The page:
One of the more common ways we measure Happiness is through surveys, which help us focus on the features or improvements that make our users the happiest. Many of our product initiatives begin with extensive research and user surveys. One recent survey around notifications is helping us to better understand how our users feel about their experiences with notifications. We view notifications as a crucial feature in helping users become empowered and safe. If our users do not feel the same way, we want to change that, and in turn, if they are happy, we want to keep that going.

Screen Shot 2021-02-09 at 3.59.58 PMWhen it comes to measuring Task Success, we like to proactively get in front of this as an integral part of our design process by using technology that integrates with our design system allowing us to collaborate with users on testing, validation, and iteration. As an example, during research and redesign of our search and registration process, we used a one-click prototype to test various designs with users. Subsequently, we were able to get quantifiable insight that led us to quicker and more efficient task completion. Task Success goes beyond just being able to complete something. We want our users to successfully complete tasks without encountering errors, on their own, and as fast as possible.

How is HEART informing what we are hoping to do next?

HEART is more of a journey than a destination, so we are actively working on broadening our capabilities and scope. We are currently considering layering in additional technology that will help us gain a more real-time understanding of the VINE user experience. We also have plans to use HEART in measuring the success of features after they are delivered.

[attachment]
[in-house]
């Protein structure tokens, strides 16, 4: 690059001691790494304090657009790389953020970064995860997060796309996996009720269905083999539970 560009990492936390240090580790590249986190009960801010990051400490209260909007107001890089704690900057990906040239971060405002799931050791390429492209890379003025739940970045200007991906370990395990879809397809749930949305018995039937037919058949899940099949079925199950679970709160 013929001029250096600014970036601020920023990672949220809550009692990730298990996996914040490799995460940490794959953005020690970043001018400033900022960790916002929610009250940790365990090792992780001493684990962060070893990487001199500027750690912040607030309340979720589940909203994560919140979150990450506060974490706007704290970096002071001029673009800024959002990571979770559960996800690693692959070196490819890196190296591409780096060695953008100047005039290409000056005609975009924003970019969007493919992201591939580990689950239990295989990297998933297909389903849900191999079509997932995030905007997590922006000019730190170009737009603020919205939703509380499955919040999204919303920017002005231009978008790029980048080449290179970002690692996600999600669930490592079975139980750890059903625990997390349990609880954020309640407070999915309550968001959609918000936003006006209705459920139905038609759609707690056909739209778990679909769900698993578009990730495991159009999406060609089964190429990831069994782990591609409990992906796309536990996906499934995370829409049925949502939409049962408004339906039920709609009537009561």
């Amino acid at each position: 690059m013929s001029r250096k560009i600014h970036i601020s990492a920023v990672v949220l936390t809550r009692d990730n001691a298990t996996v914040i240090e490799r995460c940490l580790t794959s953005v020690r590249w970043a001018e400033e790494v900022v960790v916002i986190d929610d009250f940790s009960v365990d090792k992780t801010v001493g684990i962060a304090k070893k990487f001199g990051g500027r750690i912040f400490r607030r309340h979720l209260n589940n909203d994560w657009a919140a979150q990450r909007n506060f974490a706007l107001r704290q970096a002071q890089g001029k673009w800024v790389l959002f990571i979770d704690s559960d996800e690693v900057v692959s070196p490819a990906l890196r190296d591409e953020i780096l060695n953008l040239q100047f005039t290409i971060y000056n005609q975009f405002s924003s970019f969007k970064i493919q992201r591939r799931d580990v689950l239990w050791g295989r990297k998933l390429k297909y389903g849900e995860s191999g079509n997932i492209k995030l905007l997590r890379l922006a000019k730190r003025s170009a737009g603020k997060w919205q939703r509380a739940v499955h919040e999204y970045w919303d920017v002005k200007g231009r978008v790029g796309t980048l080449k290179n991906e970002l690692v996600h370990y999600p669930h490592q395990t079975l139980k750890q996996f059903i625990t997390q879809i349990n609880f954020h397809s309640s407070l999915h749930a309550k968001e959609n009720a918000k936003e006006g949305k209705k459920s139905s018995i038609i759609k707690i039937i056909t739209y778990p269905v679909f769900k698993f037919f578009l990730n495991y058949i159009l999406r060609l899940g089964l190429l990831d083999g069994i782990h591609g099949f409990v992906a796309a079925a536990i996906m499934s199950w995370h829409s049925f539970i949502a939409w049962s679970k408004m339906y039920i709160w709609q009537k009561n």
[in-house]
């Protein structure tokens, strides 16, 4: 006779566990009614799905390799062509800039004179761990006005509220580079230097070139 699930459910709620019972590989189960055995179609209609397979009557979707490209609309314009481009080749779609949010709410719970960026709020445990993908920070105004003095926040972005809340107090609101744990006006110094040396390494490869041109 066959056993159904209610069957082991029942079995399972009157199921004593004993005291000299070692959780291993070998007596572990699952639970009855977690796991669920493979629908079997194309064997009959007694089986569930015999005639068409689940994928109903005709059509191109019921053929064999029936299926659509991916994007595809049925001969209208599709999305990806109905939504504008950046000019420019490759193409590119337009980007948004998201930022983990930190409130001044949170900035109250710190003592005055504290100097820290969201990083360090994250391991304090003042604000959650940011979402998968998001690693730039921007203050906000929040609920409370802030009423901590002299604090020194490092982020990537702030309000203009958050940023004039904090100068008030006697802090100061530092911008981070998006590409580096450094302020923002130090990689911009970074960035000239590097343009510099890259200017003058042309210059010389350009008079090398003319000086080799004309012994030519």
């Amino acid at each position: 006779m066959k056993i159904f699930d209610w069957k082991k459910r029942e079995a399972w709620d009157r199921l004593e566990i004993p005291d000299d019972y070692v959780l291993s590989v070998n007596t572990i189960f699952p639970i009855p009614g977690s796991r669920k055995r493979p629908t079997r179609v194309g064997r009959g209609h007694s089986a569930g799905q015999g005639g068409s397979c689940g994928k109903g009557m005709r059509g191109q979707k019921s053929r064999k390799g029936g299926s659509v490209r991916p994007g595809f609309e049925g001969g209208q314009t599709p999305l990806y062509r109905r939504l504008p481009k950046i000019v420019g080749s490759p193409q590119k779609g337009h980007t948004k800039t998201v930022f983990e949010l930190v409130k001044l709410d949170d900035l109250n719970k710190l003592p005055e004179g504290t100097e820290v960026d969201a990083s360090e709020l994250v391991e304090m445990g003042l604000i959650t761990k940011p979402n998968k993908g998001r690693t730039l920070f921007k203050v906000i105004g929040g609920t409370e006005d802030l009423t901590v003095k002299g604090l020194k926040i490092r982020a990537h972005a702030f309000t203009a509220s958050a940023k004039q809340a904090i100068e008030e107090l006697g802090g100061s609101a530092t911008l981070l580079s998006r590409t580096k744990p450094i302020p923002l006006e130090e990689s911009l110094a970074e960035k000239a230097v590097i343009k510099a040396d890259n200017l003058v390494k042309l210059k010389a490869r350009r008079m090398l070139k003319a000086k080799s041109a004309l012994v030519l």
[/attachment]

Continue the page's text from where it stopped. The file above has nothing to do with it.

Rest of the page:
If any of our readers would like to contribute to our efforts, how can they help?

There are several vital ways our readers or people who use VINE can contribute to helping us apply our HEART metrics.

  • A major part of our communication to the people who use VINE is our “New in VINE” change log. This log displays improvements, new features, announcements, and upcoming updates and can be found on both each state’s landing page. Each post in the log allows our users to share direct feedback on the specific information in the post. We review all the feedback received through “New in VINE” and share it with internal teams for potential action.
  • User participation in surveys is another key component of understanding our users and if we are meeting desired outcomes. We have a permanent survey available within VINE that encourages users to tell us how they feel about their experience and why. Users can complete a survey every time they use VINE while remaining anonymous or can choose to provide contact information. The survey can be found on each state’s site under “Help” or, if a user registers for notifications, the survey selection will appear on the registration confirmation page.
  • We also encourage our state program managers and other state agency users to provide feedback to their Client Relationship Manager (CRM). Product Management works closely with the CRM team on reviewing feedback and requests for potential action.
  • Our CustomerFirst Center (CFC) is available 24/7 to offer support to users. Those users can in turn provide feedback to our support staff in the CFC. Information received through the CFC is then regularly reviewed by Product Management to determine opportunities for improvement.
Karen Adams


Karen Adams

Karen Adams serves as Training Manager with Appriss Insights, where she educates crime victims, service providers, advocates, law enforcement, and criminal justice professionals about technology solutions including VINE (Victim Information and Notification Everyday) and other issues related to victim safety. In addition to a combined 30 years of experience as an administrator, trainer, facilitator, and mediator, Adams is certified as an ATD Master Trainer and holds a master’s in Management and Leadership from Webster University School of Business and Technology, and undergraduate degrees in Management and Applied Science from the University of Louisville School of Business. As a proud Louisvillian, Karen resides in Kentucky, the Bluegrass state, and has a heartfelt connection to family and friends.